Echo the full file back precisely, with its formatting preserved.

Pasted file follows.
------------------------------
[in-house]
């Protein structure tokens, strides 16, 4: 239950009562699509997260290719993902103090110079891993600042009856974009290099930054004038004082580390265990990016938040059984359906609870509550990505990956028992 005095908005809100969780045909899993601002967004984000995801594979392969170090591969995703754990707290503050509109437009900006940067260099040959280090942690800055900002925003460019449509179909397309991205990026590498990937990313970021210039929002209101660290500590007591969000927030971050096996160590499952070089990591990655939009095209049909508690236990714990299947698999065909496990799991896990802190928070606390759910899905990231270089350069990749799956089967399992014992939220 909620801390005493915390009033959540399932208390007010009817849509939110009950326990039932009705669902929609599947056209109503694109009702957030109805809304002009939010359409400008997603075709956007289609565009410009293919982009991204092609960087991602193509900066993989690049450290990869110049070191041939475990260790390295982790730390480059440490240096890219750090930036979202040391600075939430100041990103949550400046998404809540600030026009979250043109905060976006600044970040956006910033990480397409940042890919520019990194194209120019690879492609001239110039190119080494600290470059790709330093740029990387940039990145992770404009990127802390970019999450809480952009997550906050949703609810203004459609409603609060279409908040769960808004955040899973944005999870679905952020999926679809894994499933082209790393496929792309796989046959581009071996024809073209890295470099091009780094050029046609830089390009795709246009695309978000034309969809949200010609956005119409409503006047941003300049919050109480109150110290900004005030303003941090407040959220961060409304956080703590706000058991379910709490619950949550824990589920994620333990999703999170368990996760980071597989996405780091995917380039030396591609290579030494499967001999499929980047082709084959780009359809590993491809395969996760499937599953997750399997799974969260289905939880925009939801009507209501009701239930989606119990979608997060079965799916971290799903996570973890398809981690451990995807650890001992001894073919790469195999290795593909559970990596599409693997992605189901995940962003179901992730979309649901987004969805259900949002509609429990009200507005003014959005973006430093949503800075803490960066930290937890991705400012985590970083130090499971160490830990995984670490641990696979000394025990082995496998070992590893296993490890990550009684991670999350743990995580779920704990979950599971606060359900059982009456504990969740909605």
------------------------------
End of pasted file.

[in-house]
């Protein structure tokens, strides 16, 4: 239950009562699509997260290719993902103090110079891993600042009856974009290099930054004038004082580390265990990016938040059984359906609870509550990505990956028992 005095908005809100969780045909899993601002967004984000995801594979392969170090591969995703754990707290503050509109437009900006940067260099040959280090942690800055900002925003460019449509179909397309991205990026590498990937990313970021210039929002209101660290500590007591969000927030971050096996160590499952070089990591990655939009095209049909508690236990714990299947698999065909496990799991896990802190928070606390759910899905990231270089350069990749799956089967399992014992939220 909620801390005493915390009033959540399932208390007010009817849509939110009950326990039932009705669902929609599947056209109503694109009702957030109805809304002009939010359409400008997603075709956007289609565009410009293919982009991204092609960087991602193509900066993989690049450290990869110049070191041939475990260790390295982790730390480059440490240096890219750090930036979202040391600075939430100041990103949550400046998404809540600030026009979250043109905060976006600044970040956006910033990480397409940042890919520019990194194209120019690879492609001239110039190119080494600290470059790709330093740029990387940039990145992770404009990127802390970019999450809480952009997550906050949703609810203004459609409603609060279409908040769960808004955040899973944005999870679905952020999926679809894994499933082209790393496929792309796989046959581009071996024809073209890295470099091009780094050029046609830089390009795709246009695309978000034309969809949200010609956005119409409503006047941003300049919050109480109150110290900004005030303003941090407040959220961060409304956080703590706000058991379910709490619950949550824990589920994620333990999703999170368990996760980071597989996405780091995917380039030396591609290579030494499967001999499929980047082709084959780009359809590993491809395969996760499937599953997750399997799974969260289905939880925009939801009507209501009701239930989606119990979608997060079965799916971290799903996570973890398809981690451990995807650890001992001894073919790469195999290795593909559970990596599409693997992605189901995940962003179901992730979309649901987004969805259900949002509609429990009200507005003014959005973006430093949503800075803490960066930290937890991705400012985590970083130090499971160490830990995984670490641990696979000394025990082995496998070992590893296993490890990550009684991670999350743990995580779920704990979950599971606060359900059982009456504990969740909605």